Taking Flight Over the Na Pali The Na ‘Pali Coast is filled with wonder and mystery. There are miles of unexplored valleys and waterfalls. The scenery is constantly changing, with cliff sides collapsing, and coastlines eroding. Each time I get on a boat, or enter the wilderness to hike a new trail, explore a new riverbed or canyon peak, I see Kauai's sea birds and I wonder what they have seen and if they realize they live in paradise. Birds on Kauai range from native Hawaiian birds to birds introduced to the Hawaiian Islands throughout the years. Some are migratory, some live here their whole lives and some live at sea, keeping nests near beaches and on cliffs. This article will focus on a few choice birds found along the Na’Pali coast cliffs, caves, and valleys, as well as birds found in Kilauea on the north side of Kauai. There are many endangered species of birds found on Kauai, most importantly, the state bird, the Nene. The Na’Pali Coast, and surrounding Pacific Ocean is the perfect habitat for seabirds. By travelling long the Na’Pali Coast, we are able to get a glimpse at the lives of these free flyers. The largest of the seabirds on Kauai, but smallest of its family is the Black-footed Albatross or Ka’upu. It can be seen on the ocean during daylight hours, hunting for fish eggs, squid, and crustaceans. This bird hunts alongside other types of birds, towering over with its 6-7ft wingspan. The black-footed Albatross is easily recognizable by a white band around its long, dark beak. The bird’s plumage is typically completely dark-gray to black, but some Black-footed Albatross have white tail feathers. From November to May, the birds nest near beaches. In monogamous pairs, they share the duty of incubating a single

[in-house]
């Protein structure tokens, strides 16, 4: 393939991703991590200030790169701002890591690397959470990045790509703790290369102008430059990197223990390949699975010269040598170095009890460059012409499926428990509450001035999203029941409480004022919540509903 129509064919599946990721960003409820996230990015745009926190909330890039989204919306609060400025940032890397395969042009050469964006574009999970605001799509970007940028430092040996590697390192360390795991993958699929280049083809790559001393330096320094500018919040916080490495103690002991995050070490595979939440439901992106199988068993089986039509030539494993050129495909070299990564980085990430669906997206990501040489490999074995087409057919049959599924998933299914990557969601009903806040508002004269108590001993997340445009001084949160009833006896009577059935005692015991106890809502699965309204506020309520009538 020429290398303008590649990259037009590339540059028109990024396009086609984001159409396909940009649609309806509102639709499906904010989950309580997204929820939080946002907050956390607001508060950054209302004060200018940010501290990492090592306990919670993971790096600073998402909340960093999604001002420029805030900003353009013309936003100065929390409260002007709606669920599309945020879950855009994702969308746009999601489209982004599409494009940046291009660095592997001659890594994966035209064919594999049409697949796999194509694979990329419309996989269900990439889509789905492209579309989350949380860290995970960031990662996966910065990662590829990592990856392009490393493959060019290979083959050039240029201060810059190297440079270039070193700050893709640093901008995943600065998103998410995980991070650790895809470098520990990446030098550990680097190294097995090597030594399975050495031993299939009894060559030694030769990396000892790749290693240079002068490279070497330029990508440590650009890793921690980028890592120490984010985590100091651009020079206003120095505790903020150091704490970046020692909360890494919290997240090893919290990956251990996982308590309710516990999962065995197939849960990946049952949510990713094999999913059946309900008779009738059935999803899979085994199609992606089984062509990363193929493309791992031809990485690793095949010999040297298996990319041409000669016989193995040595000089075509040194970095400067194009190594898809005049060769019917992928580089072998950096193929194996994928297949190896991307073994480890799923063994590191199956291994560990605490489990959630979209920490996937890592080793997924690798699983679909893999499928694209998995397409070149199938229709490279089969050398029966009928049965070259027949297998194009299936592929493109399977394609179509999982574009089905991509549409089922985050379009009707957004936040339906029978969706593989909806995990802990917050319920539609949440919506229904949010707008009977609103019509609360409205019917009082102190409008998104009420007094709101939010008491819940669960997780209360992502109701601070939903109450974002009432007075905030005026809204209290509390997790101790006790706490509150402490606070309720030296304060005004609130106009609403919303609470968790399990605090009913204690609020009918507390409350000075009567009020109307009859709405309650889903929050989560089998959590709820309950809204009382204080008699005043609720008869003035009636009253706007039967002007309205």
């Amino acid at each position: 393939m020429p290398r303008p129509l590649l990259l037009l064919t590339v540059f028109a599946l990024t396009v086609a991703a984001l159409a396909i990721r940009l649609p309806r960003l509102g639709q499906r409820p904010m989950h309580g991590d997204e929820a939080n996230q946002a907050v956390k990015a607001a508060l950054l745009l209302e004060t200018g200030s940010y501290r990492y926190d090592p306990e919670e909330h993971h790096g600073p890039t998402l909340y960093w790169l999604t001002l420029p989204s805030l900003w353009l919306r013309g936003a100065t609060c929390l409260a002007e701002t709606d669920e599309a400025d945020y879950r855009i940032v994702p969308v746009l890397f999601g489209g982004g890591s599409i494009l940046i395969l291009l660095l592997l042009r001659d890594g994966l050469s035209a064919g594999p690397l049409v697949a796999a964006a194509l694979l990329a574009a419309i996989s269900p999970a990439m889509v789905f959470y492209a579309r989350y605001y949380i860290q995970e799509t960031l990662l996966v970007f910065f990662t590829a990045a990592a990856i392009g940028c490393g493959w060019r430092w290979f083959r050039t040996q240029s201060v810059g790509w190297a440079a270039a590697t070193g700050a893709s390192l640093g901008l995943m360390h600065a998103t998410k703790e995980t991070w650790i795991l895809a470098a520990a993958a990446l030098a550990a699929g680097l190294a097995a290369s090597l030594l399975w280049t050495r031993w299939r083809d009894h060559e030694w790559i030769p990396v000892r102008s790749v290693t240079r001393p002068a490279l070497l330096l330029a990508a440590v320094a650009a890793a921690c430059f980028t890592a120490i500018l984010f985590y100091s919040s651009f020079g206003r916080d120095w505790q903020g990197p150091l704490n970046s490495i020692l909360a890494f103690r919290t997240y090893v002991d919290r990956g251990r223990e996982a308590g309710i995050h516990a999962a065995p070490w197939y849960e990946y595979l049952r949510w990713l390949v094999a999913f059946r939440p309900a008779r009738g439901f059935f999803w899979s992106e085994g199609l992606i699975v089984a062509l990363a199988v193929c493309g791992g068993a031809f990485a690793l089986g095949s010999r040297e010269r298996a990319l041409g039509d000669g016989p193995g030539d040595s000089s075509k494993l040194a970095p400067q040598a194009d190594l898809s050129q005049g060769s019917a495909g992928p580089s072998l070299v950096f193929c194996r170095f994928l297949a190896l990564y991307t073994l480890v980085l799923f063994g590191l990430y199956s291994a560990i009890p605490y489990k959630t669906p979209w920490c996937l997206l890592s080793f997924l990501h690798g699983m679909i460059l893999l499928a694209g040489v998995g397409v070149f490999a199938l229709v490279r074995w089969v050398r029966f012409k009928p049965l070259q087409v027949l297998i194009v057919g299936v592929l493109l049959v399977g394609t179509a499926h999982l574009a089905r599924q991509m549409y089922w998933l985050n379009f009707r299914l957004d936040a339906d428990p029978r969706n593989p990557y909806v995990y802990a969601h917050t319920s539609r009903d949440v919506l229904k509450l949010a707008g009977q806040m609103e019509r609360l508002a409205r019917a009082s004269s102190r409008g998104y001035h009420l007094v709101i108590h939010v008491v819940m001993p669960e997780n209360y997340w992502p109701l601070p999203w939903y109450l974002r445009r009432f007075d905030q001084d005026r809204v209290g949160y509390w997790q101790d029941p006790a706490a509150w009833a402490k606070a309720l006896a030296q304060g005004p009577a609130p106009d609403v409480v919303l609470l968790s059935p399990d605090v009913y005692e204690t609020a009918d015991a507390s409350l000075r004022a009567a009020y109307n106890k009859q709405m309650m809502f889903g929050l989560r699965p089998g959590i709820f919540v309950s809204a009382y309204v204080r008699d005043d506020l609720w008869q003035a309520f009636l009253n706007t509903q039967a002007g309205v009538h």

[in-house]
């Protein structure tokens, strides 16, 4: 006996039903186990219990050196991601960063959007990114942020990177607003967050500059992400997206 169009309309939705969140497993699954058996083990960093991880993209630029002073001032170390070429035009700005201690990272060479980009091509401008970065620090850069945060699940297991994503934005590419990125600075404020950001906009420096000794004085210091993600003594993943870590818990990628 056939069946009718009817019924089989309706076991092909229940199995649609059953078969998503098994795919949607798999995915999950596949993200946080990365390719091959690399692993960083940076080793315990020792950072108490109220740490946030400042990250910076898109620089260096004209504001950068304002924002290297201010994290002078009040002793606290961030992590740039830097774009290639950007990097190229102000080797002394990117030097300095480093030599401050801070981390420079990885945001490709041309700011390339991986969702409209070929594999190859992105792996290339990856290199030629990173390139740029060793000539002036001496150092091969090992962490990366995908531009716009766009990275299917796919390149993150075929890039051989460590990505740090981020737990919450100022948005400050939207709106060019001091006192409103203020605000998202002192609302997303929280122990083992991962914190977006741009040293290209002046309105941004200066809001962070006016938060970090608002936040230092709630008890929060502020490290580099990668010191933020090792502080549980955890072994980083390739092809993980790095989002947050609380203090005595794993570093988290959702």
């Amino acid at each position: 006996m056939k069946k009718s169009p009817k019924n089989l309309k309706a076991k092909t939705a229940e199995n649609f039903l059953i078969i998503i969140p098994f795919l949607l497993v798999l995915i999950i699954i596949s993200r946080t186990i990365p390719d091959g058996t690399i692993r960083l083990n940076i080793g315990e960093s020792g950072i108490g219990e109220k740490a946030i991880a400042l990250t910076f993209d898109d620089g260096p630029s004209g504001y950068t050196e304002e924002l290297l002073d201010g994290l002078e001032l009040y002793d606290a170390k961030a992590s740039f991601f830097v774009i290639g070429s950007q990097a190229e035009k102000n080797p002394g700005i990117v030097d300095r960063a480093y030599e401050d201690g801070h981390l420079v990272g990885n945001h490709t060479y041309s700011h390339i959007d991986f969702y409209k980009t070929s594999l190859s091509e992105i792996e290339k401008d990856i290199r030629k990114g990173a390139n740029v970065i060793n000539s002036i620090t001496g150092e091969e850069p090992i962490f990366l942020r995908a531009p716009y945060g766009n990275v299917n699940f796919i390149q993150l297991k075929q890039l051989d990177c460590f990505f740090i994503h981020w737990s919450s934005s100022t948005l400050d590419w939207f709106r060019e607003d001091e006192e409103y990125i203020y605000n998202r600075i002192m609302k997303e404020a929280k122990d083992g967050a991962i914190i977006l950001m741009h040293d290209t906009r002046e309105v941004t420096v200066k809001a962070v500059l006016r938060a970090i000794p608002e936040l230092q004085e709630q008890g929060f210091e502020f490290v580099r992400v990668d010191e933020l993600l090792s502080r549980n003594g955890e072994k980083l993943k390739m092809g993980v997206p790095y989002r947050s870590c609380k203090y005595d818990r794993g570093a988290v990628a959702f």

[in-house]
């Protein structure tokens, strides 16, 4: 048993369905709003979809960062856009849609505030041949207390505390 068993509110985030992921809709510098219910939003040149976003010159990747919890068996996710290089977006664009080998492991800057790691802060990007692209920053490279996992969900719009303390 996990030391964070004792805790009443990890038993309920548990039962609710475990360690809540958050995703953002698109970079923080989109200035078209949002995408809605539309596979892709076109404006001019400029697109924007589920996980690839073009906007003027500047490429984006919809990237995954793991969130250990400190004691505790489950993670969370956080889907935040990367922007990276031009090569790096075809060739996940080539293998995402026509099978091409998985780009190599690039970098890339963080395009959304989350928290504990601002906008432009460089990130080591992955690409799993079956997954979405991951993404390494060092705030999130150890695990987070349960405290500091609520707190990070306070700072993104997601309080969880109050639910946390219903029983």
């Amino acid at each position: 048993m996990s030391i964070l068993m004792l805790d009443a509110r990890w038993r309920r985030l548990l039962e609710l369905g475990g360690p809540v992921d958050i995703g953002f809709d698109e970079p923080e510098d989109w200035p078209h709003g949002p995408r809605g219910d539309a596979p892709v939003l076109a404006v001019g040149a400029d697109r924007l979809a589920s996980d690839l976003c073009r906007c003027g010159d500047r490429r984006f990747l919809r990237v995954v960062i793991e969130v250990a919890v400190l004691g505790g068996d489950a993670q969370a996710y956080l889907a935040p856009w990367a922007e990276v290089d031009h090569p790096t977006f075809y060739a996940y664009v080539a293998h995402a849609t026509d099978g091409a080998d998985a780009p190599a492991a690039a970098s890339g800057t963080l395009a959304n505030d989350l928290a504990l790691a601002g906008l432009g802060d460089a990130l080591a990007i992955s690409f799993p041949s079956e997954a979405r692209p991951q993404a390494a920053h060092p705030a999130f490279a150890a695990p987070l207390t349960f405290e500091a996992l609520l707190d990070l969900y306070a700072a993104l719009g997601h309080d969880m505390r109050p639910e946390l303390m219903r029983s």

Taking Flight Over the Na Pali
The Na ‘Pali Coast is filled with wonder and mystery. There are miles of unexplored valleys and waterfalls. The scenery is constantly changing, with cliff sides collapsing, and coastlines eroding.